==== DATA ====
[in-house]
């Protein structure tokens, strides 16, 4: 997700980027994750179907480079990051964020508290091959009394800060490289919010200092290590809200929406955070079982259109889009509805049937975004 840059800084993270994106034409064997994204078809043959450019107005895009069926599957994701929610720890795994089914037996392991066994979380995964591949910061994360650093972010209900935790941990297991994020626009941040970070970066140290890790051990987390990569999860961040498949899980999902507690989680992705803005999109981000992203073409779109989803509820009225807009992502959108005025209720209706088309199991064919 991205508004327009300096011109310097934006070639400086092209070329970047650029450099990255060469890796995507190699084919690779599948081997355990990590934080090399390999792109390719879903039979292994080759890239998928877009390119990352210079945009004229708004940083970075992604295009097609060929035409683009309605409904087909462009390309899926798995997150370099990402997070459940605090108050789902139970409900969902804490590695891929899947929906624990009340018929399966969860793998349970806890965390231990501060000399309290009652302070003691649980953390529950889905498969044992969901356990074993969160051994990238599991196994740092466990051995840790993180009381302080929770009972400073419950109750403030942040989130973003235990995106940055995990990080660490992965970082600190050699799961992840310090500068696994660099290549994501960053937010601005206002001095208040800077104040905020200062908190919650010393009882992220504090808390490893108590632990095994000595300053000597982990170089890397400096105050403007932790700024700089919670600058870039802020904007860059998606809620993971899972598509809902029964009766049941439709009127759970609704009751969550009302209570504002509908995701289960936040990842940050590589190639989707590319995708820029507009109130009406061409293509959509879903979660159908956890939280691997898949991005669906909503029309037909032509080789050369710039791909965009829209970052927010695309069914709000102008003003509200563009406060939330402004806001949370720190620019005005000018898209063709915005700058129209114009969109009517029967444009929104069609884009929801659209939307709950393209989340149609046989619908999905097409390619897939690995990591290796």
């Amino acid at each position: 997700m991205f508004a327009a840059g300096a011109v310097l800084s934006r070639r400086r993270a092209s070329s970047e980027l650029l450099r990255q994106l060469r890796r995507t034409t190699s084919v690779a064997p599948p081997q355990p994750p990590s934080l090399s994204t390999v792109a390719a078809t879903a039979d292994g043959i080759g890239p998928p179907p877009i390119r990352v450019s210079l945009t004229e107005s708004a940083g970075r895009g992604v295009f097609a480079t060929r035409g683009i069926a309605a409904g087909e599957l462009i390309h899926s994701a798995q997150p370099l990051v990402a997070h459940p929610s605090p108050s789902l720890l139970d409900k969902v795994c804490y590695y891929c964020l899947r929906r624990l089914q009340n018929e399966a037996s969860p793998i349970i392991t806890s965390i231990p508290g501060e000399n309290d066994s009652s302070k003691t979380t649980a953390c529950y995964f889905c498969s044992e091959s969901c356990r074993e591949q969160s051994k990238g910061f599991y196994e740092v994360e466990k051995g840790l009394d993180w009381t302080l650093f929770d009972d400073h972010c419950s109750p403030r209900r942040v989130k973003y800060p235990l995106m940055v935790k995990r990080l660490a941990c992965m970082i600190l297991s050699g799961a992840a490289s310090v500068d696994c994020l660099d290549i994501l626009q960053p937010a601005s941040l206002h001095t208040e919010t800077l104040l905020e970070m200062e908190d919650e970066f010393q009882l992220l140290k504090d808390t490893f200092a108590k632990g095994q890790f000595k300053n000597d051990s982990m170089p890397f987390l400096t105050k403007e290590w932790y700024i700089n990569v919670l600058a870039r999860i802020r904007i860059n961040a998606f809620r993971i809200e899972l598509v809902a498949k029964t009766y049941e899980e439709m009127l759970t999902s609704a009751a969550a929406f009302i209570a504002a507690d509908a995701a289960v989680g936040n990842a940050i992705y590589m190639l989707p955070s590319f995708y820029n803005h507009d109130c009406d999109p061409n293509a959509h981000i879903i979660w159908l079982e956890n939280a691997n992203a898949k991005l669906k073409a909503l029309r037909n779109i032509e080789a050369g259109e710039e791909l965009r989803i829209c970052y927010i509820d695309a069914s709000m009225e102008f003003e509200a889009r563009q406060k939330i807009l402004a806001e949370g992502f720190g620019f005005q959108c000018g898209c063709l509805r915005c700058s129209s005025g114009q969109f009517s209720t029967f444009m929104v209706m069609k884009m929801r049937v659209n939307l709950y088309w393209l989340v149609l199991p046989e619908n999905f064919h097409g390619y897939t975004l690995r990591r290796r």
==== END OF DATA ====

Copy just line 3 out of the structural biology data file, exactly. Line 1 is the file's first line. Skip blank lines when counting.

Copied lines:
């Amino acid at each position: 997700m991205f508004a327009a840059g300096a011109v310097l800084s934006r070639r400086r993270a092209s070329s970047e980027l650029l450099r990255q994106l060469r890796r995507t034409t190699s084919v690779a064997p599948p081997q355990p994750p990590s934080l090399s994204t390999v792109a390719a078809t879903a039979d292994g043959i080759g890239p998928p179907p877009i390119r990352v450019s210079l945009t004229e107005s708004a940083g970075r895009g992604v295009f097609a480079t060929r035409g683009i069926a309605a409904g087909e599957l462009i390309h899926s994701a798995q997150p370099l990051v990402a997070h459940p929610s605090p108050s789902l720890l139970d409900k969902v795994c804490y590695y891929c964020l899947r929906r624990l089914q009340n018929e399966a037996s969860p793998i349970i392991t806890s965390i231990p508290g501060e000399n309290d066994s009652s302070k003691t979380t649980a953390c529950y995964f889905c498969s044992e091959s969901c356990r074993e591949q969160s051994k990238g910061f599991y196994e740092v994360e466990k051995g840790l009394d993180w009381t302080l650093f929770d009972d400073h972010c419950s109750p403030r209900r942040v989130k973003y800060p235990l995106m940055v935790k995990r990080l660490a941990c992965m970082i600190l297991s050699g799961a992840a490289s310090v500068d696994c994020l660099d290549i994501l626009q960053p937010a601005s941040l206002h001095t208040e919010t800077l104040l905020e970070m200062e908190d919650e970066f010393q009882l992220l140290k504090d808390t490893f200092a108590k632990g095994q890790f000595k300053n000597d051990s982990m170089p890397f987390l400096t105050k403007e290590w932790y700024i700089n990569v919670l600058a870039r999860i802020r904007i860059n961040a998606f809620r993971i809200e899972l598509v809902a498949k029964t009766y049941e899980e439709m009127l759970t999902s609704a009751a969550a929406f009302i209570a504002a507690d509908a995701a289960v989680g936040n990842a940050i992705y590589m190639l989707p955070s590319f995708y820029n803005h507009d109130c009406d999109p061409n293509a959509h981000i879903i979660w159908l079982e956890n939280a691997n992203a898949k991005l669906k073409a909503l029309r037909n779109i032509e080789a050369g259109e710039e791909l965009r989803i829209c970052y927010i509820d695309a069914s709000m009225e102008f003003e509200a889009r563009q406060k939330i807009l402004a806001e949370g992502f720190g620019f005005q959108c000018g898209c063709l509805r915005c700058s129209s005025g114009q969109f009517s209720t029967f444009m929104v209706m069609k884009m929801r049937v659209n939307l709950y088309w393209l989340v149609l199991p046989e619908n999905f064919h097409g390619y897939t975004l690995r990591r290796r």